Asians are on pace to become the largest immigrant group in the the United States. Meanwhile, the share of new arrivals who are Hispanic is smaller than it was 50 years ago. And the percentage of the total U.S. population born outside this country was higher in 1890 than it is today.
Those are just some of the takeaways from an in-depth report released Monday by the Pew Research Center. At a time when U.S. politicians and wannabe presidents are batting around arguments and insults about immigration, the nearly 130-page document provides nonpartisan analysis that explores trends and projects the future.
The report, "Modern Immigration Wave Brings 59 Million to U.S., Driving Population Growth and Change Through 2065," comes 50 years after the 1965 Immigration and Nationality Act. That act did away with a quota system that once favored European immigrants and replaced it with a policy that looked toward family reunification for immigrants and employment needs in the United States.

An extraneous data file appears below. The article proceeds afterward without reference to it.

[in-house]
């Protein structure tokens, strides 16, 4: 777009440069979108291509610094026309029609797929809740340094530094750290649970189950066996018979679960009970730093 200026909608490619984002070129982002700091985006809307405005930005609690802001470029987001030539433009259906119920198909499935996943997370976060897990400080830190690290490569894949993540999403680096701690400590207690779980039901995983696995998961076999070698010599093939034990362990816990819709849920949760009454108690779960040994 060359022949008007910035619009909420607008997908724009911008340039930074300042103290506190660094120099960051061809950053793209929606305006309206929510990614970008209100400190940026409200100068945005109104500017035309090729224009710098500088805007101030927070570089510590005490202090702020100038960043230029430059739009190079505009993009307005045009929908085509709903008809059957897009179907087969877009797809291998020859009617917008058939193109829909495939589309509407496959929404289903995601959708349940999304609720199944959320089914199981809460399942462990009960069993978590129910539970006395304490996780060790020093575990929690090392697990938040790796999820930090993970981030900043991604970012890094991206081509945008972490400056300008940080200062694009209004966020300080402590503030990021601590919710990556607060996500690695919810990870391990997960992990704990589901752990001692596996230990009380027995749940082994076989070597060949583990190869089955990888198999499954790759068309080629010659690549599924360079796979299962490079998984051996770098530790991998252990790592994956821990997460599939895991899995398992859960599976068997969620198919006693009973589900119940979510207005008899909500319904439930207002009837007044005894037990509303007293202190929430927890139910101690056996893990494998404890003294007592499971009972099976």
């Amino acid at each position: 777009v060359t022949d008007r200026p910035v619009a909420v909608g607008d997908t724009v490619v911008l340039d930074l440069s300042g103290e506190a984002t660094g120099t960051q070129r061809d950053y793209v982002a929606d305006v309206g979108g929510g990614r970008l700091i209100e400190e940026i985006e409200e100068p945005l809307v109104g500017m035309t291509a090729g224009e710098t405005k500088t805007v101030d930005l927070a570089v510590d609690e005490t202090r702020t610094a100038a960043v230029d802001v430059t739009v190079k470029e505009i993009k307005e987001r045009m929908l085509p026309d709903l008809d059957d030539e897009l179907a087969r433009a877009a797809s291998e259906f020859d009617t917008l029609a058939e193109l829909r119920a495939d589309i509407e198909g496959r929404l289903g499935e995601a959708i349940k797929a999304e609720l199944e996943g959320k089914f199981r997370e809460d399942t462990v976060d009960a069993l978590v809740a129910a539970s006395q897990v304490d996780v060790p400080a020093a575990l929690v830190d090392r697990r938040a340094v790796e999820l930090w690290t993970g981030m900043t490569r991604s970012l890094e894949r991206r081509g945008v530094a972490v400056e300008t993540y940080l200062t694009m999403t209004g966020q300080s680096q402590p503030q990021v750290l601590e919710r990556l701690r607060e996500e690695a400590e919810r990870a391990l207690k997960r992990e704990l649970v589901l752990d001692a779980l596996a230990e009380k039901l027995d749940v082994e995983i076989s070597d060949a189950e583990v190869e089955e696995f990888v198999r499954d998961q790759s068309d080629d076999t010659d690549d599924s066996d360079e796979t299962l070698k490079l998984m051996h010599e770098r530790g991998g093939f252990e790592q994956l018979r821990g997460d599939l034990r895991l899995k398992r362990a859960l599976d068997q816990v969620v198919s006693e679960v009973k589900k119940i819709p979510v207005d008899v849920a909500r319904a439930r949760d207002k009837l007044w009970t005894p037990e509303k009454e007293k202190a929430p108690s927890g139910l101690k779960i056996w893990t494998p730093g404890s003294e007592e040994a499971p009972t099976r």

Since the act's passage, 51% of immigrants have come from Latin America and a quarter of new immigrants have come from Asia.
What all this means -- in terms of numbers and attitudes -- is significant and worth exploring. Here are some highlights gleaned from the report:
Moving toward a new record
With one in five global immigrants living here, the United States holds the distinction of having the largest immigrant population in the world. It doesn't look like that's going to change.
In 1890, nearly 15% of the U.S. population was foreign-born. By 1965, that number fell to 5%. Today, about 14% of the country's population was born elsewhere. Come 2065, however, Pew projects that figure will hit a new high of nearly 18%.